When the lights go out, most people curse and start searching for candles and matches. But the effects of a power outage often extend beyond inconvenience. In fact, longer outages can take a bite out of your business’s revenue and even put your family at risk.
Most businesses need power to keep their doors open. Doing without it, even for a few hours, is simply not an option. A 2013 report from the US Department of Energy showed that 679 serious power outages occurred between 2003 and 2012 due to severe weather – and cost the national economy, on average, between $18 billion and $33 billion.
And the financial toll is only the beginning. Picture a food-processing plant where a sudden, significant outage can spoil mass amounts of produce. Standby emergency power systems are designed for exactly this kind of eventuality, kicking in as the grid fails to keep your business in operation and to help mitigate your losses.
But simply having a temporary power supply on site is not enough to ensure that it is ready to go in the event of an emergency. In fact, how your business copes during an outage has a lot to do with the steps and measures you put in place before it all goes dark.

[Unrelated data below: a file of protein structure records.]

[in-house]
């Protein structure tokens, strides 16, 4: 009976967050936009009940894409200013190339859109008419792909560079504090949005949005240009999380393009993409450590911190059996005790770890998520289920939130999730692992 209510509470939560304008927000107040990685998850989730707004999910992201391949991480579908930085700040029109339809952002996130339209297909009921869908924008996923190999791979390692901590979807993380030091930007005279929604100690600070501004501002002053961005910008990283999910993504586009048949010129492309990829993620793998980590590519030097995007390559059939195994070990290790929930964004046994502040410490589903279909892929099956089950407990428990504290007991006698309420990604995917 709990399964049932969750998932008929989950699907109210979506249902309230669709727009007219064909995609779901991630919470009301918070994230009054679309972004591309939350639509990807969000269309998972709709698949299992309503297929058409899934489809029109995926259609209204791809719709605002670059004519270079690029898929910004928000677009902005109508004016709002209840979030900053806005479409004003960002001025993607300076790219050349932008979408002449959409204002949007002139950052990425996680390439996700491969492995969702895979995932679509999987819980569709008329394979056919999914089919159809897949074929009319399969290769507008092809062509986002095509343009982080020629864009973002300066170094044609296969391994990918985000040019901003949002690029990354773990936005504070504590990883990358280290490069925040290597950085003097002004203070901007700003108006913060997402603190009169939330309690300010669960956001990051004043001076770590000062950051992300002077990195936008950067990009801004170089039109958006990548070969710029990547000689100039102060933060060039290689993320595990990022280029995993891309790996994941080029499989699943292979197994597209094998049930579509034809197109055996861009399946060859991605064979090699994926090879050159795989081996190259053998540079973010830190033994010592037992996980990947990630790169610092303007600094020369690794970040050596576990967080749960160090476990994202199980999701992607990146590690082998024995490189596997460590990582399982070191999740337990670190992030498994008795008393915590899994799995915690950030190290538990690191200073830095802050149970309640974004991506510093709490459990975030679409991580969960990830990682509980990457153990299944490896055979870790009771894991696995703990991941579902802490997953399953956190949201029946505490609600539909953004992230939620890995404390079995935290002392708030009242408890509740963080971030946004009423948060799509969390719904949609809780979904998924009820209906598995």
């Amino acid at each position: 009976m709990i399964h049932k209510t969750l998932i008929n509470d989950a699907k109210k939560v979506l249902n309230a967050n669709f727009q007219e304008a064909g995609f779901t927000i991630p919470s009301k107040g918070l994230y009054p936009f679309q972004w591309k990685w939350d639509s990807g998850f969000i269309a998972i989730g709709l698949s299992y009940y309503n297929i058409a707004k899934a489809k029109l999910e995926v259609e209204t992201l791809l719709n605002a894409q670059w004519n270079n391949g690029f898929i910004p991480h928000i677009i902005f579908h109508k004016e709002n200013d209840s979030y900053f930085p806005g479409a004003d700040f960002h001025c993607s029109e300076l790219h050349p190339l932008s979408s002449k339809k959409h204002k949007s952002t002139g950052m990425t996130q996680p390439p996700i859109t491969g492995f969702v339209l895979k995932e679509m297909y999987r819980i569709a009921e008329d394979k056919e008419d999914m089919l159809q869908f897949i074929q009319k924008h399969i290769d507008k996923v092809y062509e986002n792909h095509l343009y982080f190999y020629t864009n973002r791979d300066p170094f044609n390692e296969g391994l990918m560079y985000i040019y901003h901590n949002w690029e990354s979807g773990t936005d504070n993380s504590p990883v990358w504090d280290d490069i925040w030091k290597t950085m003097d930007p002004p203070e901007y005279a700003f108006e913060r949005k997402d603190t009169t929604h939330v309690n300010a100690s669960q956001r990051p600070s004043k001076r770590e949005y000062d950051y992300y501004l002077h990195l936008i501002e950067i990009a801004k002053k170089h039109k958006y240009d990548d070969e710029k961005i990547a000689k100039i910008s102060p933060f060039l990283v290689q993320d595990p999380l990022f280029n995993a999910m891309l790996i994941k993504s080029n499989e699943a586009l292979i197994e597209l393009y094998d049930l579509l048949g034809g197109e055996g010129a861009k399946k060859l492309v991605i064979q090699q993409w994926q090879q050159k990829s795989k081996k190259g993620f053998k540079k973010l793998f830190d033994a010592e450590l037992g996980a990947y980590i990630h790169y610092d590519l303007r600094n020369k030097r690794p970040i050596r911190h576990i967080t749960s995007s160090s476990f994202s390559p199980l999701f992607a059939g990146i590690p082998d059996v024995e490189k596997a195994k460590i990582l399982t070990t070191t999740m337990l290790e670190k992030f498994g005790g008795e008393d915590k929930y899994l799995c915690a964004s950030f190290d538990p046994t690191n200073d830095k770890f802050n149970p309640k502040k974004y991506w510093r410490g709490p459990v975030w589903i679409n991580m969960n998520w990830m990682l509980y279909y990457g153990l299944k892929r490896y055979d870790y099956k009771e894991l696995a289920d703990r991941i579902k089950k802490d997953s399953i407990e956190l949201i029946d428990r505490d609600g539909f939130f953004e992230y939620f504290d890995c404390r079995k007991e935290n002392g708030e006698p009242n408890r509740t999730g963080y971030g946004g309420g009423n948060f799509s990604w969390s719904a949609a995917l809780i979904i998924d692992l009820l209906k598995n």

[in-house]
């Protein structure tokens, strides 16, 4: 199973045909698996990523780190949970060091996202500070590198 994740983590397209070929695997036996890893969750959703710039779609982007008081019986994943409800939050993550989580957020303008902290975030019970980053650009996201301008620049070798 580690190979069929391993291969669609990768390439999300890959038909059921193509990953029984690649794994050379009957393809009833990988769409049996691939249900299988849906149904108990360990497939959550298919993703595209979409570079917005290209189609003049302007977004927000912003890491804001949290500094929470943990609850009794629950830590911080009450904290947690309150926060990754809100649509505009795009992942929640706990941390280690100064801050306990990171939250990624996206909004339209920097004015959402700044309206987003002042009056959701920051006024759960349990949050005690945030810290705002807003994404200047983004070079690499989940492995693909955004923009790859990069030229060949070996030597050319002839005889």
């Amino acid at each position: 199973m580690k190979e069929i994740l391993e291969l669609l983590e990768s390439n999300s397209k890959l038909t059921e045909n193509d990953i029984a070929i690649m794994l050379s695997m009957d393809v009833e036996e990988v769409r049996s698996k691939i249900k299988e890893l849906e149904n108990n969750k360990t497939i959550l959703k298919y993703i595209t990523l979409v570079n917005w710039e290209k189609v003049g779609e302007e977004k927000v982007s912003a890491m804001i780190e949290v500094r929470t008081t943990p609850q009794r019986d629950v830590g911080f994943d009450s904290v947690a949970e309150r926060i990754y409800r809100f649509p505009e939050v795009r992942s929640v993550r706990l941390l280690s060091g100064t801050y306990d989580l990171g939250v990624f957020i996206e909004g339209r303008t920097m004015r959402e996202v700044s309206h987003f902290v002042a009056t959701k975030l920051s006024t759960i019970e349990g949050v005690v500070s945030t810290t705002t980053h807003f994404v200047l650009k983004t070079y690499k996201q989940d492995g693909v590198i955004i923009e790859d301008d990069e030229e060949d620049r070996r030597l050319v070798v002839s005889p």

Here’s how to prepare your business for the next big power outage, long before the storm rolls in.
1. Make a Map to the Meter Room
Your meter room is of critical importance during an outage, and your employees will have to be able to find it, and access the inside, in the dark. An emergency lighting system will help them do that while flashlights (with batteries) make for a useful failsafe. It is also crucial that you or the manager on duty knows where to find your building’s fuses, their ratings, and spares in case any are blown when the power comes back on.
2. Make a List of Your Essential Equipment
Businesses rely on appliances that simply cannot run on emergency power. When the power goes out, non-essential systems will need to be identified quickly and shut down to avoid exhausting your temporary power equipment and creating an unstable electrical environment, then reset as power is restored. Essential systems include lines of communication, security and fire control, and you will need to speak to those service providers to properly understand how these are affected by an outage.
3. Make a Plan for Your Employees to Follow
A power outage is confusing at the best of times, but a well thought out, easy-to-follow plan of action will help your staff do the right thing at the right time. The responsibility for creating a preparedness plan rests on the business owner. Your personnel will need an up-to-date list of emergency contacts and information on where to locate all emergency power system equipment and how to operate it safely. Without a comprehensive plan, your workforce has little chance of getting your business through this tough time in one piece, and their failure to do so will rest on you alone.
If you’d like to rent or buy emergency power equipment in San Francisco, call Allied Rental Co. today at 415-644-5792.